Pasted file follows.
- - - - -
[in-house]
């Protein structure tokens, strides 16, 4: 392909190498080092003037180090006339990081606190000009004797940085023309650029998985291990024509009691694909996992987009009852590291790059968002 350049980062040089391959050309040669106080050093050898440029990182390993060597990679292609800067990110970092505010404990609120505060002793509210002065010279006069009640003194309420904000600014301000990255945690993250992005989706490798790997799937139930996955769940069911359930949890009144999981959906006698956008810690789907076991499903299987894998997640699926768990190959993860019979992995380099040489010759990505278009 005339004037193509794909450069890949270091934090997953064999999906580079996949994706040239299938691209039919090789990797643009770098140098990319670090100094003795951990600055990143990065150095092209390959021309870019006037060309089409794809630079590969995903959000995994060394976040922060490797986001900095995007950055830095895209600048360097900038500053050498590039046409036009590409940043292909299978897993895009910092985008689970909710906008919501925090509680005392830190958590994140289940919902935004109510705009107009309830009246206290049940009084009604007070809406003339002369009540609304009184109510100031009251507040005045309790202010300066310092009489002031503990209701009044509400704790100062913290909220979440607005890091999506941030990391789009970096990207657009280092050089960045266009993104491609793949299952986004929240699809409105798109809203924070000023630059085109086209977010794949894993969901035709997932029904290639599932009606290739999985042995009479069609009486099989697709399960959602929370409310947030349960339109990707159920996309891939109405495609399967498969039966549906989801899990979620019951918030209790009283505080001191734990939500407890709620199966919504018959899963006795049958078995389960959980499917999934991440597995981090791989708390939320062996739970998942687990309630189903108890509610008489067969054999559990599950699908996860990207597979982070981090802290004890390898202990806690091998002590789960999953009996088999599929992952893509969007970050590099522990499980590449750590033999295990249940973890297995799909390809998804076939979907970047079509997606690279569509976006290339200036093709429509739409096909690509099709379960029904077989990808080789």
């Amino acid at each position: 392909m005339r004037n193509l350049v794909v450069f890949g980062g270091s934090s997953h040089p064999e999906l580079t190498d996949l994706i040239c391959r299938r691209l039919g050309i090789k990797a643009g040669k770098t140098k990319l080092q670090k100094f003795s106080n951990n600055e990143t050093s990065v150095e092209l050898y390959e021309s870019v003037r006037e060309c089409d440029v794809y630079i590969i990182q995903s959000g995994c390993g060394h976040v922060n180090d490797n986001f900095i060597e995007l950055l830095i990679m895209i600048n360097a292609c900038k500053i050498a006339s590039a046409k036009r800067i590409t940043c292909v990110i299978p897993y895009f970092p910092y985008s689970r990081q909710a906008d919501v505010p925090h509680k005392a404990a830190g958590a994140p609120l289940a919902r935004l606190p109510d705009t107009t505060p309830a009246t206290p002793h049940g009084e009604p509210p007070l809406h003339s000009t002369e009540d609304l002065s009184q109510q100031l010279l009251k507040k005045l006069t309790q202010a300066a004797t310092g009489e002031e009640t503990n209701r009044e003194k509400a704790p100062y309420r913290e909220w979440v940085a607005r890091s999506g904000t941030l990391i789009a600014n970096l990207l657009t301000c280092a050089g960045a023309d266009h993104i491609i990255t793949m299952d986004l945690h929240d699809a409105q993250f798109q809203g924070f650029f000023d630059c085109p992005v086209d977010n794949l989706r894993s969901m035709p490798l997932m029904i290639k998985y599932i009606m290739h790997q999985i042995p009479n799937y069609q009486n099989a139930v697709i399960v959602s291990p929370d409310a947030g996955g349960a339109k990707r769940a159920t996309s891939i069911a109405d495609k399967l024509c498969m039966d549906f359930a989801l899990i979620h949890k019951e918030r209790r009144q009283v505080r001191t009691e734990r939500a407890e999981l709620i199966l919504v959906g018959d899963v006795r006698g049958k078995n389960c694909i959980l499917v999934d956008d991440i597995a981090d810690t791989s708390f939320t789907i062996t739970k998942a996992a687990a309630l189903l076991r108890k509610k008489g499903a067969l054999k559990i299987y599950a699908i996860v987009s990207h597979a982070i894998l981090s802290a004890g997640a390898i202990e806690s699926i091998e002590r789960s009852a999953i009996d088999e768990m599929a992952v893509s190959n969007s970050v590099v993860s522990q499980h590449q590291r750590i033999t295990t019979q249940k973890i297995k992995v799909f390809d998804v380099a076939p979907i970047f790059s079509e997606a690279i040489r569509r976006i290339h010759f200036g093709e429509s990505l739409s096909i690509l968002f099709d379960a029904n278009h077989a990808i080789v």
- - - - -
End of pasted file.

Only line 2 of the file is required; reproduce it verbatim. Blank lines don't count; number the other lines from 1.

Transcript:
């Protein structure tokens, strides 16, 4: 392909190498080092003037180090006339990081606190000009004797940085023309650029998985291990024509009691694909996992987009009852590291790059968002 350049980062040089391959050309040669106080050093050898440029990182390993060597990679292609800067990110970092505010404990609120505060002793509210002065010279006069009640003194309420904000600014301000990255945690993250992005989706490798790997799937139930996955769940069911359930949890009144999981959906006698956008810690789907076991499903299987894998997640699926768990190959993860019979992995380099040489010759990505278009 005339004037193509794909450069890949270091934090997953064999999906580079996949994706040239299938691209039919090789990797643009770098140098990319670090100094003795951990600055990143990065150095092209390959021309870019006037060309089409794809630079590969995903959000995994060394976040922060490797986001900095995007950055830095895209600048360097900038500053050498590039046409036009590409940043292909299978897993895009910092985008689970909710906008919501925090509680005392830190958590994140289940919902935004109510705009107009309830009246206290049940009084009604007070809406003339002369009540609304009184109510100031009251507040005045309790202010300066310092009489002031503990209701009044509400704790100062913290909220979440607005890091999506941030990391789009970096990207657009280092050089960045266009993104491609793949299952986004929240699809409105798109809203924070000023630059085109086209977010794949894993969901035709997932029904290639599932009606290739999985042995009479069609009486099989697709399960959602929370409310947030349960339109990707159920996309891939109405495609399967498969039966549906989801899990979620019951918030209790009283505080001191734990939500407890709620199966919504018959899963006795049958078995389960959980499917999934991440597995981090791989708390939320062996739970998942687990309630189903108890509610008489067969054999559990599950699908996860990207597979982070981090802290004890390898202990806690091998002590789960999953009996088999599929992952893509969007970050590099522990499980590449750590033999295990249940973890297995799909390809998804076939979907970047079509997606690279569509976006290339200036093709429509739409096909690509099709379960029904077989990808080789």